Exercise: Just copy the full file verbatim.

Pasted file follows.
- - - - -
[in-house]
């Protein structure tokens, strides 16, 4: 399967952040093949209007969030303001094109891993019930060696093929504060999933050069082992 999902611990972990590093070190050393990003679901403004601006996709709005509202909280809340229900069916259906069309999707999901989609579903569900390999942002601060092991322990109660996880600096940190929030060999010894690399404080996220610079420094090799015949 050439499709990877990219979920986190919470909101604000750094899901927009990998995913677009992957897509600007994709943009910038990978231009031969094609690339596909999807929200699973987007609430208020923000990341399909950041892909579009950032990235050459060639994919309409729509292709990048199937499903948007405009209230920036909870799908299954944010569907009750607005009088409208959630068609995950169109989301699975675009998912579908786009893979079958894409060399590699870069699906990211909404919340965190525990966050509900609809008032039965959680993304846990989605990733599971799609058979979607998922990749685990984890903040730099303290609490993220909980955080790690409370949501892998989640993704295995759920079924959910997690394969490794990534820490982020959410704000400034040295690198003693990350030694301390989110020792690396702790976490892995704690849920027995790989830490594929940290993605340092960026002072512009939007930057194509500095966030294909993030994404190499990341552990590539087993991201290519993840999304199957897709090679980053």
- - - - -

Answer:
[in-house]
């Protein structure tokens, strides 16, 4: 399967952040093949209007969030303001094109891993019930060696093929504060999933050069082992 999902611990972990590093070190050393990003679901403004601006996709709005509202909280809340229900069916259906069309999707999901989609579903569900390999942002601060092991322990109660996880600096940190929030060999010894690399404080996220610079420094090799015949 050439499709990877990219979920986190919470909101604000750094899901927009990998995913677009992957897509600007994709943009910038990978231009031969094609690339596909999807929200699973987007609430208020923000990341399909950041892909579009950032990235050459060639994919309409729509292709990048199937499903948007405009209230920036909870799908299954944010569907009750607005009088409208959630068609995950169109989301699975675009998912579908786009893979079958894409060399590699870069699906990211909404919340965190525990966050509900609809008032039965959680993304846990989605990733599971799609058979979607998922990749685990984890903040730099303290609490993220909980955080790690409370949501892998989640993704295995759920079924959910997690394969490794990534820490982020959410704000400034040295690198003693990350030694301390989110020792690396702790976490892995704690849920027995790989830490594929940290993605340092960026002072512009939007930057194509500095966030294909993030994404190499990341552990590539087993991201290519993840999304199957897709090679980053």